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Tkacheff v. Roberts

Supreme Court of New York, Third Department

February 23, 2017

CATA TKACHEFF et al., Individually and as Administrators of the Estate of ANGELA T. SQUADERE, Deceased, Appellants,
v.
APRIL L. ROBERTS et al., Respondents.

          Calendar Date: January 12, 2017

          Lemire, Johnson & Higgins, LLC, Malta (Timothy J. Higgins of counsel), for appellants.

          Stewart Bernstiel Rebar Smith, New York City (Cathleen Kelly Rebar of counsel), for April L. Roberts, respondent.

          Law Office of Hanlon & Veloce, Latham (Christine Hanlon of counsel), for Susan Decker, respondent.

          Thuillez, Ford, Gold, Butler & Monroe, LLP, Albany (Daisy Ford Paglia of counsel), for Saratoga Hospital, respondent.

          Before: Peters, P.J., Egan Jr., Rose, Devine and Aarons, JJ.

          MEMORANDUM AND ORDER

          Devine, J.

         Appeal from an order of the Supreme Court (R. Sise, J.), entered December 17, 2015 in Schenectady County, which granted defendants' motions for summary judgment dismissing the complaint.

         Angela T. Squadere (hereinafter decedent) complained of anxiety and depression in late July 2011, the end result of which was her admission to an inpatient treatment facility where she remained until August 1, 2011. Decedent moved in with her sister upon her discharge and, on August 16, 2011, was admitted to defendant Saratoga Hospital (hereinafter the hospital) due to major depression with suicidial ideation. She was discharged by one of the attending physicians, defendant April L. Roberts, on August 22, 2011. Roberts instructed decedent to return to the hospital if her depression worsened and, if it did not, to take two prescription medications and follow up with an outpatient provider. The outpatient provider was defendant Susan Decker, a psychiatric nurse practitioner. Decedent met Decker on August 26, 2011, at which time decedent promised to send Decker information regarding an inpatient facility to which she might seek admission. Decedent died by her own hand days later.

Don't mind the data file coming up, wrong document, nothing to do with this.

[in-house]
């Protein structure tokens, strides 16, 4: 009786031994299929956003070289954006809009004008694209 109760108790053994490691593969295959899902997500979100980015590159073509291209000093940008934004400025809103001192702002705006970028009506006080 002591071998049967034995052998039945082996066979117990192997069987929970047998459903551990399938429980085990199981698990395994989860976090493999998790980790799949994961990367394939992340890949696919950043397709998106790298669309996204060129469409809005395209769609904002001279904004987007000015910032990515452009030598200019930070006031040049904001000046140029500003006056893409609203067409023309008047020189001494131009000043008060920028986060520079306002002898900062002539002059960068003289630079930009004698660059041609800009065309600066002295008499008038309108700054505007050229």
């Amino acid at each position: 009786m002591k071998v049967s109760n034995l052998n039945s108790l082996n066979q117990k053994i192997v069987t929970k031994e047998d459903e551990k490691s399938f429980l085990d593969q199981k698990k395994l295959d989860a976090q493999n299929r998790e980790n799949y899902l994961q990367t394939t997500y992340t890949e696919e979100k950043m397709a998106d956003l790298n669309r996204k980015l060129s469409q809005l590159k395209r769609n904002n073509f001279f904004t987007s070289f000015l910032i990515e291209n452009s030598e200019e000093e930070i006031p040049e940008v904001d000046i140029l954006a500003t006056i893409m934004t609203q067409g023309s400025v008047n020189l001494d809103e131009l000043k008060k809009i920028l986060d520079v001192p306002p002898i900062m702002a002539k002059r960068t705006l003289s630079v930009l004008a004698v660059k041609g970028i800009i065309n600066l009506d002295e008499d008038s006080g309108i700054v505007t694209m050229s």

Plaintiffs are decedent's parents and they commenced this action, individually and as administrators of her estate, asserting claims that included ones for medical malpractice and wrongful death [1]. Following joinder of issue and discovery, defendants separately moved for summary judgment dismissing the complaint. Supreme Court granted the motions, and plaintiffs now appeal.